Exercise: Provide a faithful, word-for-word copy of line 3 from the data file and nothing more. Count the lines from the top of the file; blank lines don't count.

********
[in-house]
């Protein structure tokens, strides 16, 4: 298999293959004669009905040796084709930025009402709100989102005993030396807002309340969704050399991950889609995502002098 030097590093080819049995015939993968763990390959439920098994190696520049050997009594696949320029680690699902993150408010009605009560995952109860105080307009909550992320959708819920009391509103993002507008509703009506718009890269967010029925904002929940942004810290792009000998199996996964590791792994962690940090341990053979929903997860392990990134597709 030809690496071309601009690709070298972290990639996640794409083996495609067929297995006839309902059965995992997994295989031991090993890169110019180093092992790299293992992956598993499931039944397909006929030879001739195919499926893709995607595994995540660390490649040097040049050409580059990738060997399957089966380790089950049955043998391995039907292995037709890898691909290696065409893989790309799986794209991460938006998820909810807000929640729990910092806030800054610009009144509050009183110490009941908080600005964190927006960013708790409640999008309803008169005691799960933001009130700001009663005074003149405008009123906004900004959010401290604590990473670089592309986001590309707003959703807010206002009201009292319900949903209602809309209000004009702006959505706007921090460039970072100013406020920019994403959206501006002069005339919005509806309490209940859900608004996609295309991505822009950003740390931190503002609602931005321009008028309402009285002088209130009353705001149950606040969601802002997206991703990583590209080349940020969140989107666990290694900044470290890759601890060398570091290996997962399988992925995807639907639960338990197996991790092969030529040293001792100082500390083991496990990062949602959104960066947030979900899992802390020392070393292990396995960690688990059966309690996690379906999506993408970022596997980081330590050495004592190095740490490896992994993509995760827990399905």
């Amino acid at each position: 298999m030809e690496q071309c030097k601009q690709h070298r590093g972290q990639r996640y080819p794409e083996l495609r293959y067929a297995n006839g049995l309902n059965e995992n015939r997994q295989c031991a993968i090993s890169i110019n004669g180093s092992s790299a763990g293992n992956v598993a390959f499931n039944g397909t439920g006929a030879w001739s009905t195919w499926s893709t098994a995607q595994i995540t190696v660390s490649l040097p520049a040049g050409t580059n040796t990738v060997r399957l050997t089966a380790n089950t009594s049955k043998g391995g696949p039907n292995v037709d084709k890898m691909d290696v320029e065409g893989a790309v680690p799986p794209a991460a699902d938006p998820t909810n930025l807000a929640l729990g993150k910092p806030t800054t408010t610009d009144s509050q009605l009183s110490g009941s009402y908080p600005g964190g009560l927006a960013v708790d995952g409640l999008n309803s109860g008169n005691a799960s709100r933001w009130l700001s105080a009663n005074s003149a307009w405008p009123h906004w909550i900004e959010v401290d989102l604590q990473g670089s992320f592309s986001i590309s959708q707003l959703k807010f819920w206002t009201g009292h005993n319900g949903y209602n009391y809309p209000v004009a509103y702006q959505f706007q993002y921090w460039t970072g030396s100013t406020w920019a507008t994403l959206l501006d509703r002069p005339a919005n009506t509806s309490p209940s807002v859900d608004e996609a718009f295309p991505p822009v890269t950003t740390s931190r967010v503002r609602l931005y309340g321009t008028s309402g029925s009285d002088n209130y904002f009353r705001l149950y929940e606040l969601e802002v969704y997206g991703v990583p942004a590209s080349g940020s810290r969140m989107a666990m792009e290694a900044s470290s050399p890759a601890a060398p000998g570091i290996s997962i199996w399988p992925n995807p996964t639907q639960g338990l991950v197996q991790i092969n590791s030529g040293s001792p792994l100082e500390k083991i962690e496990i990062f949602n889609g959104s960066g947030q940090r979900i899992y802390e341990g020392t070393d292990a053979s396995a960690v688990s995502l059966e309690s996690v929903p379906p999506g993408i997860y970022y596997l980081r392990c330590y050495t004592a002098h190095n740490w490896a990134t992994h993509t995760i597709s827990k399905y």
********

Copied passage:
């Amino acid at each position: 298999m030809e690496q071309c030097k601009q690709h070298r590093g972290q990639r996640y080819p794409e083996l495609r293959y067929a297995n006839g049995l309902n059965e995992n015939r997994q295989c031991a993968i090993s890169i110019n004669g180093s092992s790299a763990g293992n992956v598993a390959f499931n039944g397909t439920g006929a030879w001739s009905t195919w499926s893709t098994a995607q595994i995540t190696v660390s490649l040097p520049a040049g050409t580059n040796t990738v060997r399957l050997t089966a380790n089950t009594s049955k043998g391995g696949p039907n292995v037709d084709k890898m691909d290696v320029e065409g893989a790309v680690p799986p794209a991460a699902d938006p998820t909810n930025l807000a929640l729990g993150k910092p806030t800054t408010t610009d009144s509050q009605l009183s110490g009941s009402y908080p600005g964190g009560l927006a960013v708790d995952g409640l999008n309803s109860g008169n005691a799960s709100r933001w009130l700001s105080a009663n005074s003149a307009w405008p009123h906004w909550i900004e959010v401290d989102l604590q990473g670089s992320f592309s986001i590309s959708q707003l959703k807010f819920w206002t009201g009292h005993n319900g949903y209602n009391y809309p209000v004009a509103y702006q959505f706007q993002y921090w460039t970072g030396s100013t406020w920019a507008t994403l959206l501006d509703r002069p005339a919005n009506t509806s309490p209940s807002v859900d608004e996609a718009f295309p991505p822009v890269t950003t740390s931190r967010v503002r609602l931005y309340g321009t008028s309402g029925s009285d002088n209130y904002f009353r705001l149950y929940e606040l969601e802002v969704y997206g991703v990583p942004a590209s080349g940020s810290r969140m989107a666990m792009e290694a900044s470290s050399p890759a601890a060398p000998g570091i290996s997962i199996w399988p992925n995807p996964t639907q639960g338990l991950v197996q991790i092969n590791s030529g040293s001792p792994l100082e500390k083991i962690e496990i990062f949602n889609g959104s960066g947030q940090r979900i899992y802390e341990g020392t070393d292990a053979s396995a960690v688990s995502l059966e309690s996690v929903p379906p999506g993408i997860y970022y596997l980081r392990c330590y050495t004592a002098h190095n740490w490896a990134t992994h993509t995760i597709s827990k399905y």